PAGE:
TAMPA, Fla. (CW44 News At 10) – As inflation rises, so does the number of people struggling to pay bills…and it’s now having an impact on local non-profits.
“It puts much more pressure on our work. Do we have enough food, do we have enough volunteers, do we have enough resources?” said Thomas Mantz, CEO of Feeding Tampa Bay.READ MORE: Stores have too much stuff; Get ready for discounts
The last few months haven’t been easy for Thomas Mantz and his non-profit, Feeding Tampa Bay.
“Need is outpacing capability, right. There’s more demand than there are resources,” said Mantz.
He says inflation is sending families all over the Tampa Bay Area to Feeding Tampa Bay locations to get warm meals.
“Coming off of a two-three year pandemic, we’ve seen need continue, we thought it was going to go down post-pandemic, but we’ve seen need continue to rise,” said Mantz.
Mantz says the rent increases in the Tampa Bay Area are hurting families the most.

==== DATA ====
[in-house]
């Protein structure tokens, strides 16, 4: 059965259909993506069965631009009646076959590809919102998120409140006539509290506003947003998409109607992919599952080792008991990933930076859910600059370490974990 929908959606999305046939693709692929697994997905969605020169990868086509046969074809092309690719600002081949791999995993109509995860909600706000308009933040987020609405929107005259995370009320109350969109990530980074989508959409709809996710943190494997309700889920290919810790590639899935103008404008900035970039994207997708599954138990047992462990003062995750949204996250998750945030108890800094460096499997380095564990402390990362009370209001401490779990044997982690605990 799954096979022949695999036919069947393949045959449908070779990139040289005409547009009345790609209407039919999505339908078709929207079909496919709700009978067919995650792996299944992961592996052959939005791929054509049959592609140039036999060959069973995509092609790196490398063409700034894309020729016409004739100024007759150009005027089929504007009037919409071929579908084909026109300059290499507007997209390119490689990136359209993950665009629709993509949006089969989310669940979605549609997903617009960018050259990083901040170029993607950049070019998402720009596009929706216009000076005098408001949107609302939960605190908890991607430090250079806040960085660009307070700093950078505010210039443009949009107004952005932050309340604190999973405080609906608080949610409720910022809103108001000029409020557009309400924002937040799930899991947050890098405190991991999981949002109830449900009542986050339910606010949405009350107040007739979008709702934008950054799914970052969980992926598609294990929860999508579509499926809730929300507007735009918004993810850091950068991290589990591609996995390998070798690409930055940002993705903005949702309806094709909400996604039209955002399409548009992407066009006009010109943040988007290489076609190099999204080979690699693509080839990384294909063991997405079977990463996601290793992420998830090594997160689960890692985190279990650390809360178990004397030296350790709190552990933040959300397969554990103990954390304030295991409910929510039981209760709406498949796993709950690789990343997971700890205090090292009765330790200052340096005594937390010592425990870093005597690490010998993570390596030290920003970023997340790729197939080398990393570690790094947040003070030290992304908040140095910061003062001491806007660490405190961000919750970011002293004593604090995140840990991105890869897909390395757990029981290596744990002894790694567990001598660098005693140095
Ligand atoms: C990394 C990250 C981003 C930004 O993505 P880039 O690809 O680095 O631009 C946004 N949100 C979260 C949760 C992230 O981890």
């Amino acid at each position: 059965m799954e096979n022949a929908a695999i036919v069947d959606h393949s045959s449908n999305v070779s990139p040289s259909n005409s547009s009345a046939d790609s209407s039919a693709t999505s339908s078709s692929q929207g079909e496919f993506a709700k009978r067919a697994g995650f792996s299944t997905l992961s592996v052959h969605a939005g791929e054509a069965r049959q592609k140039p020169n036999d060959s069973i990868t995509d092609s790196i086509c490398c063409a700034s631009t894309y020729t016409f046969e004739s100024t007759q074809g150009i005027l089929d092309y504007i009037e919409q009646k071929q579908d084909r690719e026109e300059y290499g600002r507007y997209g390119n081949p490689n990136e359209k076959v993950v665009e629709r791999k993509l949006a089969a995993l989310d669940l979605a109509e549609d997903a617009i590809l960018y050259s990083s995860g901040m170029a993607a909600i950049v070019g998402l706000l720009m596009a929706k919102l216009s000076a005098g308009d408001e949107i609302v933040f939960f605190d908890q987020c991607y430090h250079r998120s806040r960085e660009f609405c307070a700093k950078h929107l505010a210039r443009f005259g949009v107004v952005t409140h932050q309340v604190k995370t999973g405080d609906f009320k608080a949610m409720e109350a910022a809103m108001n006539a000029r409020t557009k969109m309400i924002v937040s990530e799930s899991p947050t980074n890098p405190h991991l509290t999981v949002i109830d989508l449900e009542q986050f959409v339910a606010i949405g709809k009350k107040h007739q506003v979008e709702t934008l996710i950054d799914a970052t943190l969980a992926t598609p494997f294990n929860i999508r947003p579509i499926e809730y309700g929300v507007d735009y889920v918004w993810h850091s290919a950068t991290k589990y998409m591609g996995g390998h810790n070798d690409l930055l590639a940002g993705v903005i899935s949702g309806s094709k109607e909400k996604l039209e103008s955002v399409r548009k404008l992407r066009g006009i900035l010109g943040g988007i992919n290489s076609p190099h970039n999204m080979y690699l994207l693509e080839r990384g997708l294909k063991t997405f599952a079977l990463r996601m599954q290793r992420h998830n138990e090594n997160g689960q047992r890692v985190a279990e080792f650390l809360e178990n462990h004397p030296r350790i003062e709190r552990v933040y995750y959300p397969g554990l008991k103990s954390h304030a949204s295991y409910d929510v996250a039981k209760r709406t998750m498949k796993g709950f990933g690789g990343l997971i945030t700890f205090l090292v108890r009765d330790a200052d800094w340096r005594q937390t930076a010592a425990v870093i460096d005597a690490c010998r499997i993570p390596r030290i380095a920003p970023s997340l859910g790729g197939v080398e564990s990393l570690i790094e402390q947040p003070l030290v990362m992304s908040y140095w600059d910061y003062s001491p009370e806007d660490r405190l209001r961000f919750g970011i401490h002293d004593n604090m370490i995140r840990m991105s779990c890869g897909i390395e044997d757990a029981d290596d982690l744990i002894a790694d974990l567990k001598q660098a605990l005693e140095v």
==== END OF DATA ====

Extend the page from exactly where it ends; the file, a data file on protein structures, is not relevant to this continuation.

“That’s usually about 60% of their budgets, so when costs go through the roof, it really devastates families,” said Mantz.READ MORE: The CDC Has Identified 9 Cases Of Monkeypox in 7 States
Ray Elliott is one of the people who benefits from nonprofits like Feeding Tampa Bay.
“I’ve been coming here for five years now and I really love the food,” said Elliott.
He says he’s noticed an increase in the number of people showing up at Feeding Tampa Bay’s kitchen locations.
“Because of the price of food going up, some, they might want to feed their children before they feed themselves,” said Elliott.
Feeding Tampa Bay isn’t the only nonprofit seeing the impact from inflation.
“Our front line teams report that the need is as bad as it’s ever been right now,” said Justine Burke with Metropolitan Ministries.
Justine Burke, with Metropolitan Ministries, which also makes meals for those in need, says now is the time to donate to nonprofits.MORE NEWS: Actor Ray Liotta, 'Goodfellas' Star, Is Dead At 67
“We are low on food in our warehouse following two years of COVID-19 relief, following a very demanding holiday season that we just had,” said Burke.